NEW DELHI, July 25: The former editor of The Times of India, Mr Girilal Jain, who passed away a few days ago, was remembered with glowing tributes by those who knew him at a meeting organised here yesterday.
“I valued him as a person who was not taken in by the conventional wisdom of the day. He had his quirks, but what is a man without quirks?” said Mr S. Nihal Singh, former editor of the Statesman and the Indian Express.
He recalled that his association with Mr Jain began when he joined The Times of India as an unpaid apprentice sub-editor. Mr Nihal Singh said that one of the qualities he admired in him was “his independence of thinking”. He added, “the greatest thing about being a journalist is to be an independent thinker.”
The Bharatiya Janata Party president, Mr L.K. Advani said no attempt should be made to bind Mr Girilal Jain to any political party. Mr Advani said Mr Jain had the capacity of thinking in an unconventional and unorthodox manner, because he had the strength of conviction. The BJP leader noted that Mr Jain was endowed with a strong sense of history and his writings did not simply aim at provoking. Instead, his writings were the result of deep thought.
Also praising the late editor for the fearlessness of his writings and yet his willingness to listen to another person’s point of view was Mr Rajendra Singh, the RSS leader.
Mr Singh noted that Mr Jain used to write with great independence of thought and did not hesitate to criticise the Nehruvian model even though he was its supporter.
Maulana Wahiduddin Khan said there were several lessons to be learnt from the life of Mr Girilal Jain. Beginning his studies in a village school in Sonepat, he went on to study at the Hindu college in Delhi. The Maulana pointed out that despite having done his initial schooling in a small place, Mr Girilal Jain went on to become a leading writer.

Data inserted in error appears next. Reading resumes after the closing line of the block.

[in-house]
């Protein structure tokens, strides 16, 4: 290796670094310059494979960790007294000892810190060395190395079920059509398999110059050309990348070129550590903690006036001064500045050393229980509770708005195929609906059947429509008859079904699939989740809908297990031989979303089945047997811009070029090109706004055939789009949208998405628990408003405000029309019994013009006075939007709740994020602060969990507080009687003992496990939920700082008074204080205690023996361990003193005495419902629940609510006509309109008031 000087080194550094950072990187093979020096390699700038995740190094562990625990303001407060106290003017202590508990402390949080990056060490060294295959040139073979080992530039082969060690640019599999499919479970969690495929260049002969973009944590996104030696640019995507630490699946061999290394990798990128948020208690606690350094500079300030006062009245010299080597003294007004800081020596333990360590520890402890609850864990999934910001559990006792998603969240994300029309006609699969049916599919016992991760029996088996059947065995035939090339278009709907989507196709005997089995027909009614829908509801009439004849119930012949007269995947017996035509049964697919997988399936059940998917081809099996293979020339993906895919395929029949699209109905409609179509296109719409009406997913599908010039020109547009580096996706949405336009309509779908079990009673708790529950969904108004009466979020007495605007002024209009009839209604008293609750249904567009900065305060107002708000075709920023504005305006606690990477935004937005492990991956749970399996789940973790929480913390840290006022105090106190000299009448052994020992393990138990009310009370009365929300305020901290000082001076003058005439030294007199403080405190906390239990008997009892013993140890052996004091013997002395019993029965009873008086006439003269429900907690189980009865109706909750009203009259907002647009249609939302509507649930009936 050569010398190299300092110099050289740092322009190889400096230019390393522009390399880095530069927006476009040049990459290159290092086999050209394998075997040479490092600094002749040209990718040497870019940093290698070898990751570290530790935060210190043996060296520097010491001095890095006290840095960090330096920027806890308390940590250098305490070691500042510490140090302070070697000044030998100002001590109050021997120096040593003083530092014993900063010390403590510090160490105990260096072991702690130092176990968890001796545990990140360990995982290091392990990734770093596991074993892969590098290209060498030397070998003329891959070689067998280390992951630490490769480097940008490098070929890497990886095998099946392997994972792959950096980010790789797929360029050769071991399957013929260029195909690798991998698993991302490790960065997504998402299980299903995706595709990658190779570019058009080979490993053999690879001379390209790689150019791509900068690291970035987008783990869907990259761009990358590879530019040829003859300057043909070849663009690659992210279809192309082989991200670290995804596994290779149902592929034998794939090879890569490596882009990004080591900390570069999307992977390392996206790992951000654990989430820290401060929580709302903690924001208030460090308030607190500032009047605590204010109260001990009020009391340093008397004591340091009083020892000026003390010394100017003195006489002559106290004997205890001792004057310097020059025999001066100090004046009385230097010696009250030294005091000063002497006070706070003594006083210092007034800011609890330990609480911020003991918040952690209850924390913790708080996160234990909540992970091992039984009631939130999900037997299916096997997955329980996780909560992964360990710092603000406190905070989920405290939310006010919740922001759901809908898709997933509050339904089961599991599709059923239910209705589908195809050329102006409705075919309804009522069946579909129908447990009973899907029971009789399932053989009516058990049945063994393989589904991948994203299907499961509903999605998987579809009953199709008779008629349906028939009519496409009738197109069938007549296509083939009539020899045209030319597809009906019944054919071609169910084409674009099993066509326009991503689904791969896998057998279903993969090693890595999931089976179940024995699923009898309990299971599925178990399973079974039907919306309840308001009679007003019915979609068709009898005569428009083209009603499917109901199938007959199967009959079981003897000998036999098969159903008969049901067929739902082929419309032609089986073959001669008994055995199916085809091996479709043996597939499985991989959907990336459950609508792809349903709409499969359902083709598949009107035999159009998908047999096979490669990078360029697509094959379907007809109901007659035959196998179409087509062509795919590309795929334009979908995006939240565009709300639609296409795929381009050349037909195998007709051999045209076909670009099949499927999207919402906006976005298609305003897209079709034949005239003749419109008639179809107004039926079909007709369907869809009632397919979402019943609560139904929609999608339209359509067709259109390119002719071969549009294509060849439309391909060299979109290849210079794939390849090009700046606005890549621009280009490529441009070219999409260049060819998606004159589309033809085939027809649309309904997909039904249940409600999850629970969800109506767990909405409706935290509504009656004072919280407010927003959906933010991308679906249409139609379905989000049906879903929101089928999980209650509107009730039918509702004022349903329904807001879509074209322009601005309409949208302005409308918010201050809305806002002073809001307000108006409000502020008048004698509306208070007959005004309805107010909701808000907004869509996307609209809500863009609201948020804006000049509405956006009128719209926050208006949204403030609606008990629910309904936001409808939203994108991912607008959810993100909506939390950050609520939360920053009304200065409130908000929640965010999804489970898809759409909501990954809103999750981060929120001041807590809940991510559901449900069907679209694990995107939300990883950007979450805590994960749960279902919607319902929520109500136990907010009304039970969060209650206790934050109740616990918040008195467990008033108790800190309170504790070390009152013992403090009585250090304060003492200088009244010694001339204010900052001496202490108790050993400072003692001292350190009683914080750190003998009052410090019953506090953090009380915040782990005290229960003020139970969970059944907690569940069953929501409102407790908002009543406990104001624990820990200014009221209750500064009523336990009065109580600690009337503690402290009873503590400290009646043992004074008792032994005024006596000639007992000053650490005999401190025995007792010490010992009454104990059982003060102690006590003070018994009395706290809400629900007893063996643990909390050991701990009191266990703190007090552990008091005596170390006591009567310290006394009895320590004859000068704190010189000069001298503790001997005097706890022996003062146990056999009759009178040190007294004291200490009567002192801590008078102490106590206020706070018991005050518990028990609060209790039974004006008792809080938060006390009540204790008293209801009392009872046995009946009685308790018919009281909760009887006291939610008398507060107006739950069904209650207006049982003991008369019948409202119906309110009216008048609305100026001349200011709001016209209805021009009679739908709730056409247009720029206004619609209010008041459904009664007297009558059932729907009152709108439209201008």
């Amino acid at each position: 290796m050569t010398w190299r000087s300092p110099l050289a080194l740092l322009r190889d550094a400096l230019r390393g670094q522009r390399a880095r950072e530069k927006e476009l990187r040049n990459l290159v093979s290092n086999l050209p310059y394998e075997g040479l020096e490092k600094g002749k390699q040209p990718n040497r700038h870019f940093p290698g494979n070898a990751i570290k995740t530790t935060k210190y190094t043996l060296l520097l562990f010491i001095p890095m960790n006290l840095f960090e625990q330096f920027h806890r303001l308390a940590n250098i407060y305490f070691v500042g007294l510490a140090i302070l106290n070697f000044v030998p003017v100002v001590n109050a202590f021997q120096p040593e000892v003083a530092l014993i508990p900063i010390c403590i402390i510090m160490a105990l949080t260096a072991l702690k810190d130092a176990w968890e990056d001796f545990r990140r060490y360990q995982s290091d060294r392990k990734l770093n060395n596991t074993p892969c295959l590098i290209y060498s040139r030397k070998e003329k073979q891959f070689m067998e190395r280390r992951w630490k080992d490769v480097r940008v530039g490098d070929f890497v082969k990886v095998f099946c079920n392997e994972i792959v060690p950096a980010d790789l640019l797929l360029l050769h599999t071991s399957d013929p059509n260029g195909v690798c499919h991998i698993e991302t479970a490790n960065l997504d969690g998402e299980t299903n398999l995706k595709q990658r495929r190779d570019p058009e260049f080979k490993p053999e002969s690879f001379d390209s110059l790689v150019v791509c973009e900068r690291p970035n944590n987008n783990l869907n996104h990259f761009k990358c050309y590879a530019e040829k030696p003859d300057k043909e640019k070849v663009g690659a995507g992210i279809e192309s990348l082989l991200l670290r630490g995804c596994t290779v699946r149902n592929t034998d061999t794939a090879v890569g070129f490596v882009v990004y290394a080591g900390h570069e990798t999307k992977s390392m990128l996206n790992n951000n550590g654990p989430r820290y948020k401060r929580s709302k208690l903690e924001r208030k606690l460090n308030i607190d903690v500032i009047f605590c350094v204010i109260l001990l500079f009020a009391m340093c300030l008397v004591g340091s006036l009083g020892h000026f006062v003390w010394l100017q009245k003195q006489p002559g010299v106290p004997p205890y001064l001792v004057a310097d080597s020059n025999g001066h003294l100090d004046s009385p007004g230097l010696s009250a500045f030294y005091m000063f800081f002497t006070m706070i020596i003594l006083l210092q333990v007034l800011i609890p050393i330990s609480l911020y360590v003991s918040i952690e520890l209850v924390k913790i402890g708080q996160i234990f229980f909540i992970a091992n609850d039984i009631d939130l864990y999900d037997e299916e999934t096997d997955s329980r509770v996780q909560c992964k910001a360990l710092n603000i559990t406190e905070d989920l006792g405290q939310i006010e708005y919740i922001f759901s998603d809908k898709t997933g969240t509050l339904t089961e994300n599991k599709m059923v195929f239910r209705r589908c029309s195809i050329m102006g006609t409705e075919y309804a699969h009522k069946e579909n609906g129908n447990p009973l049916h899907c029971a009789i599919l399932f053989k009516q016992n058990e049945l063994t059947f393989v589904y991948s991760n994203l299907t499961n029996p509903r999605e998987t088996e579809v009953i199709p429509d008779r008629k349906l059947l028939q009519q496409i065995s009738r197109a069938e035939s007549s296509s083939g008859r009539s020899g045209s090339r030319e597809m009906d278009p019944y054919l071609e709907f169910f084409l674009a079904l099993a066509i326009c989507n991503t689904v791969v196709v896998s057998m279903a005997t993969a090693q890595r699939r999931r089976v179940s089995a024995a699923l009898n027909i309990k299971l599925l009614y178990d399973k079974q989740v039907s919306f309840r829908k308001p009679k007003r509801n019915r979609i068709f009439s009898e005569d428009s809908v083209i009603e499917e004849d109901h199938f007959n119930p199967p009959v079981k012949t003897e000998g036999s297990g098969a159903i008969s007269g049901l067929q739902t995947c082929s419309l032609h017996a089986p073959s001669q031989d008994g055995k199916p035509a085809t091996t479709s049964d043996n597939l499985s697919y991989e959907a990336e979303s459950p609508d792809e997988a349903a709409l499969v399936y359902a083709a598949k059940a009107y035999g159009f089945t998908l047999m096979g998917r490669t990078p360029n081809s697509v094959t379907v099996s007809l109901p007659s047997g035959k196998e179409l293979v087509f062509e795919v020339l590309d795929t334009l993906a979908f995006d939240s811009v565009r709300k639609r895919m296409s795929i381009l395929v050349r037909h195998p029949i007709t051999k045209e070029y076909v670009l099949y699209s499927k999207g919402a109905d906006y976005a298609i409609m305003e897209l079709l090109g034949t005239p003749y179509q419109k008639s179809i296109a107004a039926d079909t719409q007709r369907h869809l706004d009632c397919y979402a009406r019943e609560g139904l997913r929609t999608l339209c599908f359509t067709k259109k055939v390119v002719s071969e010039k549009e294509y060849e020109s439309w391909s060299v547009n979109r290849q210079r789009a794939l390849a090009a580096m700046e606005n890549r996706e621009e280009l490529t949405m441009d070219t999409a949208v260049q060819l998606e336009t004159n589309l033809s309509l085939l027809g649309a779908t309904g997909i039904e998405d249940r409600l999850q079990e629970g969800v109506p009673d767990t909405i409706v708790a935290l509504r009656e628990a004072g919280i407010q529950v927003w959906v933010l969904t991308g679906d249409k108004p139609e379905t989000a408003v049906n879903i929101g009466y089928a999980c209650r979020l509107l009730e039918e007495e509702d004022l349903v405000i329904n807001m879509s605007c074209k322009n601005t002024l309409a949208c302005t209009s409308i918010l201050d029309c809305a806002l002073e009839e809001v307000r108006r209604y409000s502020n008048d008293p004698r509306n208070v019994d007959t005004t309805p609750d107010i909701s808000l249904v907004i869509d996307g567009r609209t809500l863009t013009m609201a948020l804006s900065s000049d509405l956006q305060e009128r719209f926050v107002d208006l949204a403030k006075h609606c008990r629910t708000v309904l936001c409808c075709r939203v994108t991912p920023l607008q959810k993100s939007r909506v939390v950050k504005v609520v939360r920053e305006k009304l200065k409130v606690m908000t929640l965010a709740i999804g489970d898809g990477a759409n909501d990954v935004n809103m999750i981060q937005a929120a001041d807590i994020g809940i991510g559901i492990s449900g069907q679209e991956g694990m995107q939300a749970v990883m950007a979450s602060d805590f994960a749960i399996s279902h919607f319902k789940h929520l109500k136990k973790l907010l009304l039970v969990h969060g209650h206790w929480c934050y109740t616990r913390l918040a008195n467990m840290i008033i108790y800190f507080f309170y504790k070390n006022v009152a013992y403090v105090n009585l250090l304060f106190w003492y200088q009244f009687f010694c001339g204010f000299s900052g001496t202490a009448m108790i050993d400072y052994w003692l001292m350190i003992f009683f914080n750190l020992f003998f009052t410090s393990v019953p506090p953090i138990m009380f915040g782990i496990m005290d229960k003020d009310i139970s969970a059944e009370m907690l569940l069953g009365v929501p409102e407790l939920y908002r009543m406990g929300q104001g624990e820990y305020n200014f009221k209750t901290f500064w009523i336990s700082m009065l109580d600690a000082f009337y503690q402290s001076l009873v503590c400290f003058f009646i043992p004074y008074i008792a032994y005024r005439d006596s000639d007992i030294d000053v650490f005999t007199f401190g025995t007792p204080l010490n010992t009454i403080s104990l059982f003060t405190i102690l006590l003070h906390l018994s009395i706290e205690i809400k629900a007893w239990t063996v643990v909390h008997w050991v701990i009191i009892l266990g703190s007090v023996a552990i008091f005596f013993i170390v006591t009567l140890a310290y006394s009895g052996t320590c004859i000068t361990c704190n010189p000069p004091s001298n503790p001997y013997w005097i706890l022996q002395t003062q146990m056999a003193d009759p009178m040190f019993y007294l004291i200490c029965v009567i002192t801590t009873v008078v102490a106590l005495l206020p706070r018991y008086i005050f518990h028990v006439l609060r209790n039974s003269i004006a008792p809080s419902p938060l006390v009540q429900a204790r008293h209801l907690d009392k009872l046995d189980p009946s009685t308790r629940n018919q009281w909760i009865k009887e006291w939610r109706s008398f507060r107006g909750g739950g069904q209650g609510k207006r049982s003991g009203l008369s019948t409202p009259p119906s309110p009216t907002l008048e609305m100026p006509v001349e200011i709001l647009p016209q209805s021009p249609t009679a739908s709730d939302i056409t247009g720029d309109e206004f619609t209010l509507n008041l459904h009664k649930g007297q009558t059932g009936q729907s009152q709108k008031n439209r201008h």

Moreover, the Maulana observed, even though one did not agree with the late editor’s views, they were compelling, since he always had “something new and forceful to offer.” The Maulana suggested that Mr Jain’s writings should be compiled in the form of a book, a suggestion agreed to by others at the meeting.
Congress leader, Mr Sitaram Kesari, said Mr Jain had a comprehensive view of issues. An intellectual, he had also spent time in prison during the country’s freedom struggle, he noted. Mr Kesari recalled how he used to discuss issues with Mr Jain before speaking at forums he was invited to. And when praised for his ideas, he was in dilemma for, he said. “How could I tell people that they were on loan?”
The former union minister, Mr Vasant Sathe, said that Mr Jain wielded a forceful pen, both as an editor and a columnist. Recalling his patriotism and honesty of conviction, Mr Sathe said he was a rationalist who respected the views of others.
Mr Dileep Padgaonkar, editor, The Times of India said he knew “few editors who cultivated paradox as much as Giri did.” His paradoxes were astonishing, odd and extremely interesting, said Padgaonkar. “We all have to live with our contradictions,” said Mr Padgaonkar. And quoting from the poet Walt Whitman added, “I am large enough to contain all contradictions.”
The Times of India, 26 July 1993